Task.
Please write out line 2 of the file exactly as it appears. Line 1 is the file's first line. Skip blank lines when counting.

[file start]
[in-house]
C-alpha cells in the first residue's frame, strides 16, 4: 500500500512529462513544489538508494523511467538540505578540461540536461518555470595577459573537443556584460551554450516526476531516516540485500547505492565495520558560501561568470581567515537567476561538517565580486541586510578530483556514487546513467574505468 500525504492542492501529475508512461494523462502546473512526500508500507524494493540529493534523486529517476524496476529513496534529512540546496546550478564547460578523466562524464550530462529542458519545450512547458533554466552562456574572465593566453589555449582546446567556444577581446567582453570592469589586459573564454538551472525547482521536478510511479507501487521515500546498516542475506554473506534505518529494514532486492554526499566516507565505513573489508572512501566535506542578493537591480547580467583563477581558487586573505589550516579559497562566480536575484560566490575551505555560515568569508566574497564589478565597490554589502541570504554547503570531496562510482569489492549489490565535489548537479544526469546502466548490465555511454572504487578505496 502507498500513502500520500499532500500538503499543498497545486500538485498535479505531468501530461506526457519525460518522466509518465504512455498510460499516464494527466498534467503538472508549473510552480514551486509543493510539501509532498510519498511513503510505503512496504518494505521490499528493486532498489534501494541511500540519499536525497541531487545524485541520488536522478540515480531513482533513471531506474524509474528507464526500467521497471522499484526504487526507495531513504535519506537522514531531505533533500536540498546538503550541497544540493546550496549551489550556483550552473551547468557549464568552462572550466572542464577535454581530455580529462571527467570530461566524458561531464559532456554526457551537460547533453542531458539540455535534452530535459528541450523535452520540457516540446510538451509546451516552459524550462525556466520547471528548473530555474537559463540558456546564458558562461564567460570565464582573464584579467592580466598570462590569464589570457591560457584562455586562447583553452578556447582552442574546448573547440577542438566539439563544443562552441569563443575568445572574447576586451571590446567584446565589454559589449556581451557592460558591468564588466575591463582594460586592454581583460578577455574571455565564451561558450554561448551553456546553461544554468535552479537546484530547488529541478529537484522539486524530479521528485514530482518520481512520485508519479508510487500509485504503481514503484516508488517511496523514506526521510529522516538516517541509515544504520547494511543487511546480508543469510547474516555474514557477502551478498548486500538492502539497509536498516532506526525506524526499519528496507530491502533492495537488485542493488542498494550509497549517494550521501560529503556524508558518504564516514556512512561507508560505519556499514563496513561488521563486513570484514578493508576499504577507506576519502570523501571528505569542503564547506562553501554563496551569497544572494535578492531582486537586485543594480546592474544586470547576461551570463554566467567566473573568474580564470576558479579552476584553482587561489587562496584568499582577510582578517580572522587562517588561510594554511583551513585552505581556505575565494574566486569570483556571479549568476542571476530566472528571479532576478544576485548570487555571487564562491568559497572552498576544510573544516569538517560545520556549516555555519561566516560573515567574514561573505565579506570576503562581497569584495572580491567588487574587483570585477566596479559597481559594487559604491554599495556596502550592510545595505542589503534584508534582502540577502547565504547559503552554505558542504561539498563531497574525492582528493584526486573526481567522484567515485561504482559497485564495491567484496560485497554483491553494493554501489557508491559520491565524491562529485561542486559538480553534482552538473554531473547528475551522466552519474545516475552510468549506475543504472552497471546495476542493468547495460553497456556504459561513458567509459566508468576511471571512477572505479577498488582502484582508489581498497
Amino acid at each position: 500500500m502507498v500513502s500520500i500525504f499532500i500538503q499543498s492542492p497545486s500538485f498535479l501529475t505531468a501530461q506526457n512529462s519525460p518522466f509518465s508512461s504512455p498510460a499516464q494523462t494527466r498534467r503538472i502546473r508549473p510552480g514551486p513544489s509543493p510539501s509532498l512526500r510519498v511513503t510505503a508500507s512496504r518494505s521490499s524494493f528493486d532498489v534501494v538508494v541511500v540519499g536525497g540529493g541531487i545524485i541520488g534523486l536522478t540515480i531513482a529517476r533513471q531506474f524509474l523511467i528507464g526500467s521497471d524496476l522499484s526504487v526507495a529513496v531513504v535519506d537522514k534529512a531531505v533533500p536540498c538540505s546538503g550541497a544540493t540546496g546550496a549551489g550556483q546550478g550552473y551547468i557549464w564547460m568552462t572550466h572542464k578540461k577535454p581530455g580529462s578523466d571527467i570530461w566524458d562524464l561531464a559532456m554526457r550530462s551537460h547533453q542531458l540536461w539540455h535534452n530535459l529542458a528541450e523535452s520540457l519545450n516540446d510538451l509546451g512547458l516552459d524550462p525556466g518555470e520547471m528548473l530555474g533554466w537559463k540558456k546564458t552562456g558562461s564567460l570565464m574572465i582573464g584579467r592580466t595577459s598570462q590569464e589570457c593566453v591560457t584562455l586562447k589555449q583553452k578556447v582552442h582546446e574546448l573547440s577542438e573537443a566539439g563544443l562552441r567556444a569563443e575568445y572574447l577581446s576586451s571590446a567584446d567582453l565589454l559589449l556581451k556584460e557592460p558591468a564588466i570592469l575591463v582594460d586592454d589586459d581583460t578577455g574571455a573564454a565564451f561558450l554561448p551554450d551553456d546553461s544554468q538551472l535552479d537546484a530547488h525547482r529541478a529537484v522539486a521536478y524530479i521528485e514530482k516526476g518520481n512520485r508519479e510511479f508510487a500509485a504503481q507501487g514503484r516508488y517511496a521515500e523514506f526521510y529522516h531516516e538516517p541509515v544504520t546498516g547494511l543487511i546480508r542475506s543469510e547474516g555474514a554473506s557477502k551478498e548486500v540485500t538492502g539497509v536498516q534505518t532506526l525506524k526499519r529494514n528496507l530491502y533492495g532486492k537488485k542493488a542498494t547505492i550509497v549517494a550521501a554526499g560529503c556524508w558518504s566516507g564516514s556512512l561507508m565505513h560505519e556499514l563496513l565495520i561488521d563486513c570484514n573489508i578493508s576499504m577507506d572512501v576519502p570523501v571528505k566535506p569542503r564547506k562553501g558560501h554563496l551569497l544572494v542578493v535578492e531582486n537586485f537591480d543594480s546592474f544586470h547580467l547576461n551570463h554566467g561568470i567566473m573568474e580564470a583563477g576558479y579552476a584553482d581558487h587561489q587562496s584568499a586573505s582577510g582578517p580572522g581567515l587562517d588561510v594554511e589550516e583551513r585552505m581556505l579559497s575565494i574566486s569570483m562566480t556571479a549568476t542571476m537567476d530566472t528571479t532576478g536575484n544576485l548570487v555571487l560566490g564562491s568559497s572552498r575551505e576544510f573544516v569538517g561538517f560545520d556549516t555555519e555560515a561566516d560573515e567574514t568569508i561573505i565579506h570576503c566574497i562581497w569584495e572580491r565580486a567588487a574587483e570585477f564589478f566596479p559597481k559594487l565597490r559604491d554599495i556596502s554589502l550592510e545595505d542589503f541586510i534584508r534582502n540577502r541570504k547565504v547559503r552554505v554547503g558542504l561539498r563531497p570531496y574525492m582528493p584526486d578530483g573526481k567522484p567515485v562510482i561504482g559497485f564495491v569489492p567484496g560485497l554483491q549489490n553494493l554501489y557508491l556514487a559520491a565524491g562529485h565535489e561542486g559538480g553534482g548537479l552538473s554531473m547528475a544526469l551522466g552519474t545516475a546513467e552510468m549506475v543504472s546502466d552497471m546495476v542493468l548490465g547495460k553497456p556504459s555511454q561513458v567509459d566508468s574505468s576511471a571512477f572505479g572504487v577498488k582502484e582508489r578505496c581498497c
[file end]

C-alpha cells in the first residue's frame, strides 16, 4: 500500500512529462513544489538508494523511467538540505578540461540536461518555470595577459573537443556584460551554450516526476531516516540485500547505492565495520558560501561568470581567515537567476561538517565580486541586510578530483556514487546513467574505468 500525504492542492501529475508512461494523462502546473512526500508500507524494493540529493534523486529517476524496476529513496534529512540546496546550478564547460578523466562524464550530462529542458519545450512547458533554466552562456574572465593566453589555449582546446567556444577581446567582453570592469589586459573564454538551472525547482521536478510511479507501487521515500546498516542475506554473506534505518529494514532486492554526499566516507565505513573489508572512501566535506542578493537591480547580467583563477581558487586573505589550516579559497562566480536575484560566490575551505555560515568569508566574497564589478565597490554589502541570504554547503570531496562510482569489492549489490565535489548537479544526469546502466548490465555511454572504487578505496 502507498500513502500520500499532500500538503499543498497545486500538485498535479505531468501530461506526457519525460518522466509518465504512455498510460499516464494527466498534467503538472508549473510552480514551486509543493510539501509532498510519498511513503510505503512496504518494505521490499528493486532498489534501494541511500540519499536525497541531487545524485541520488536522478540515480531513482533513471531506474524509474528507464526500467521497471522499484526504487526507495531513504535519506537522514531531505533533500536540498546538503550541497544540493546550496549551489550556483550552473551547468557549464568552462572550466572542464577535454581530455580529462571527467570530461566524458561531464559532456554526457551537460547533453542531458539540455535534452530535459528541450523535452520540457516540446510538451509546451516552459524550462525556466520547471528548473530555474537559463540558456546564458558562461564567460570565464582573464584579467592580466598570462590569464589570457591560457584562455586562447583553452578556447582552442574546448573547440577542438566539439563544443562552441569563443575568445572574447576586451571590446567584446565589454559589449556581451557592460558591468564588466575591463582594460586592454581583460578577455574571455565564451561558450554561448551553456546553461544554468535552479537546484530547488529541478529537484522539486524530479521528485514530482518520481512520485508519479508510487500509485504503481514503484516508488517511496523514506526521510529522516538516517541509515544504520547494511543487511546480508543469510547474516555474514557477502551478498548486500538492502539497509536498516532506526525506524526499519528496507530491502533492495537488485542493488542498494550509497549517494550521501560529503556524508558518504564516514556512512561507508560505519556499514563496513561488521563486513570484514578493508576499504577507506576519502570523501571528505569542503564547506562553501554563496551569497544572494535578492531582486537586485543594480546592474544586470547576461551570463554566467567566473573568474580564470576558479579552476584553482587561489587562496584568499582577510582578517580572522587562517588561510594554511583551513585552505581556505575565494574566486569570483556571479549568476542571476530566472528571479532576478544576485548570487555571487564562491568559497572552498576544510573544516569538517560545520556549516555555519561566516560573515567574514561573505565579506570576503562581497569584495572580491567588487574587483570585477566596479559597481559594487559604491554599495556596502550592510545595505542589503534584508534582502540577502547565504547559503552554505558542504561539498563531497574525492582528493584526486573526481567522484567515485561504482559497485564495491567484496560485497554483491553494493554501489557508491559520491565524491562529485561542486559538480553534482552538473554531473547528475551522466552519474545516475552510468549506475543504472552497471546495476542493468547495460553497456556504459561513458567509459566508468576511471571512477572505479577498488582502484582508489581498497